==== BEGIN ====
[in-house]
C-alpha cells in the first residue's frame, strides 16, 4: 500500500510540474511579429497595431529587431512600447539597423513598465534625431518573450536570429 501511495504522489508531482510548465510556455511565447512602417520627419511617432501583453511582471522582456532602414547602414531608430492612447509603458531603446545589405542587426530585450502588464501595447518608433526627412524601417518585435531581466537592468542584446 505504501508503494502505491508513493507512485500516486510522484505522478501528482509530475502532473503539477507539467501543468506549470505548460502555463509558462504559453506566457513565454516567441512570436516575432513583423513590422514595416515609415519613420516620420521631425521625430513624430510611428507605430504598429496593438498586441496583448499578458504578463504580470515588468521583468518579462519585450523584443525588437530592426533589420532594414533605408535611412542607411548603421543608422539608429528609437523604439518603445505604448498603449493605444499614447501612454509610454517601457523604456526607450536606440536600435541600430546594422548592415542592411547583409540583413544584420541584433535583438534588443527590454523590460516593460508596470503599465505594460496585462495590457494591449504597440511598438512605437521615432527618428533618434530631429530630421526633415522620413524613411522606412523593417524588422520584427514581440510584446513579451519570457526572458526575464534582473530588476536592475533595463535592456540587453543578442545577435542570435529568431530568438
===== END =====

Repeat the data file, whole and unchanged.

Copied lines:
[in-house]
C-alpha cells in the first residue's frame, strides 16, 4: 500500500510540474511579429497595431529587431512600447539597423513598465534625431518573450536570429 501511495504522489508531482510548465510556455511565447512602417520627419511617432501583453511582471522582456532602414547602414531608430492612447509603458531603446545589405542587426530585450502588464501595447518608433526627412524601417518585435531581466537592468542584446 505504501508503494502505491508513493507512485500516486510522484505522478501528482509530475502532473503539477507539467501543468506549470505548460502555463509558462504559453506566457513565454516567441512570436516575432513583423513590422514595416515609415519613420516620420521631425521625430513624430510611428507605430504598429496593438498586441496583448499578458504578463504580470515588468521583468518579462519585450523584443525588437530592426533589420532594414533605408535611412542607411548603421543608422539608429528609437523604439518603445505604448498603449493605444499614447501612454509610454517601457523604456526607450536606440536600435541600430546594422548592415542592411547583409540583413544584420541584433535583438534588443527590454523590460516593460508596470503599465505594460496585462495590457494591449504597440511598438512605437521615432527618428533618434530631429530630421526633415522620413524613411522606412523593417524588422520584427514581440510584446513579451519570457526572458526575464534582473530588476536592475533595463535592456540587453543578442545577435542570435529568431530568438